It was an American Political scandal and a conflict in the 1970’s and also led to the resignation of president Nixon. When president Nixon was running for re-election, there was burglary in the office of Watergate. They learned that the burglars were part of a plan Nixon had, and that the white house held proof. When the held the proof finally rise, congress pressured Nixon to tell them everything. But the proof was then destroyed, eliminating any links from the burglars to the president.
Then the Lower House (House of Representatives) adopted three articles of impeachment against Nixon for his crimes. Instead of having the case go the Senate for trial, Nixon resigned from office. So U.S.S.C. checked president, and House of Reps. also checked president. Executive Privilege: Confidential communications between the president and his advisers do not have to be disclosed.
On august 8th 1974 president Nixon release his resignation speech to the world. Nixon did this because of the Watergate scandal. Nixon knew that he was going to be impeached, so he didn’t want that event to be strung on. President Nixon never stated that he had anything to do with the Watergate break-in. president Nixon was arguably one of the best presidents this country has ever had, but he was one of the most corrupt.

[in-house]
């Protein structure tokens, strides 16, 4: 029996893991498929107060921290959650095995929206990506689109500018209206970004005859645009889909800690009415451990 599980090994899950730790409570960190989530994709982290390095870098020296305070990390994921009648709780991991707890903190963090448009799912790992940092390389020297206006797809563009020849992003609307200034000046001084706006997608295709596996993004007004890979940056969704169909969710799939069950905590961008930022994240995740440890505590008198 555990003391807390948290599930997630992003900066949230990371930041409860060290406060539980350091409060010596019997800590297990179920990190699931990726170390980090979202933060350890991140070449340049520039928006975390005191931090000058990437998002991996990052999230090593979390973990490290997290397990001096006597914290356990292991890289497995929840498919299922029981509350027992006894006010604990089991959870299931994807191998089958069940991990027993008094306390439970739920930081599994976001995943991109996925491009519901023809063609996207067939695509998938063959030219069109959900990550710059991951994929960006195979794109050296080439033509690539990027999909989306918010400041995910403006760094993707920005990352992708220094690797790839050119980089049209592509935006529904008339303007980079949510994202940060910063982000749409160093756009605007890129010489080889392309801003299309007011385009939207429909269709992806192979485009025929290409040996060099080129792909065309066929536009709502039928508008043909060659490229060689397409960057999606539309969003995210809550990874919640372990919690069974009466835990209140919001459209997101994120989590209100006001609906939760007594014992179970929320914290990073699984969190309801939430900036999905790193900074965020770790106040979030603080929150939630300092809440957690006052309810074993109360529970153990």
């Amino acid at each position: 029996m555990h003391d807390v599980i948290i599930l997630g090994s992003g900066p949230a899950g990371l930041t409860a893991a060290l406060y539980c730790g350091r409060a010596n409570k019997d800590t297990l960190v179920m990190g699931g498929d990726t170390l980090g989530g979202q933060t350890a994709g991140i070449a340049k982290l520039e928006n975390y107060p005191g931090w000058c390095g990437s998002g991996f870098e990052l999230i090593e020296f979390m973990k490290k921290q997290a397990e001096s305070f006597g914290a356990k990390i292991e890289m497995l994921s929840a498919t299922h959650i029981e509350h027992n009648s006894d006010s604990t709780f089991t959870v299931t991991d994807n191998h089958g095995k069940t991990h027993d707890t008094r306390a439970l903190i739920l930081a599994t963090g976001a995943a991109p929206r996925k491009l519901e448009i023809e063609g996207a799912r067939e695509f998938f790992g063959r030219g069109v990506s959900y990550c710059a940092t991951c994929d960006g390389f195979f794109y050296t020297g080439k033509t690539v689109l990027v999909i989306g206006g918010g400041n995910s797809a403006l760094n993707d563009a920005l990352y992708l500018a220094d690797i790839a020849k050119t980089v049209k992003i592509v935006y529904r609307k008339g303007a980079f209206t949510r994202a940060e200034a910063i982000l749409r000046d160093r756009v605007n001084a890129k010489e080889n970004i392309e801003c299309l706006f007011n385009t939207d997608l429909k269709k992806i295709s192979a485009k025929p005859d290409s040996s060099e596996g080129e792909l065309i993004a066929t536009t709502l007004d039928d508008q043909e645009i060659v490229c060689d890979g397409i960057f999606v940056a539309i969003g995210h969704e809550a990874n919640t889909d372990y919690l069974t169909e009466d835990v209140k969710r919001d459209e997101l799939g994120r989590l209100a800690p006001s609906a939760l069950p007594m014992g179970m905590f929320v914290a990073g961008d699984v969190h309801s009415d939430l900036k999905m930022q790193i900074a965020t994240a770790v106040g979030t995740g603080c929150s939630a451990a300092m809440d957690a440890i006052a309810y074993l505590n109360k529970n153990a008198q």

The Watergate Scandal In the Federalist Papers #51, President James Madison argues that separations of power are necessary because “men are not angels”. This separation between the Executive, Legislative, and Judicial branches ensures that no one branch becomes too powerful, but with this separation ultimately problems are bound to occur. Over the history of the United States, many conflicts have arisen between the various branches over conflicting interests, with a notable conflict between the legislative and executive branches being the Watergate Scandal. This conflict, which took place during the Richard Nixon administration, resulted in the first resignation of a United States president in history. The Watergate was an American political scandal which occurred when Richard Nixon, the 37th President of the United States, was running for reelection against his democratic rival, George Stanley McGovern.
The President went forward to accuse the Democrats for conspiring to remove him from office because he had refused to boost their high support prices. Consequently, he admitted for not supervising his campaign staff adequately thereby leading to the Watergate scandal. During the televised speech, the President was noted to be nervous and was even misspelling some of his words but he still managed to control himself and plead his
Domestic Policies: Bush retained many of Reagan’s cabinet. Collided with the Democrats in Congress over his nomination of former Senator John Tower as secretary of Defense – womanizer, heavy drinker, and brawler; the Senate rejected the cabinet appointment, the first such occasion since 1959. Legislative Agenda: Bush vetoed to keep the Democrats from making too liberal decisions for example raising minimum wage. Resolution Trust Corporation – liquidate the failed Savings and Loans and rescue the still-viable ones – gave $166 billion to close or merge bankrupt savings and loan firms. Treasury gave $500 billion to keep financial markets from being rocked by bad judgment of bankers and politicians.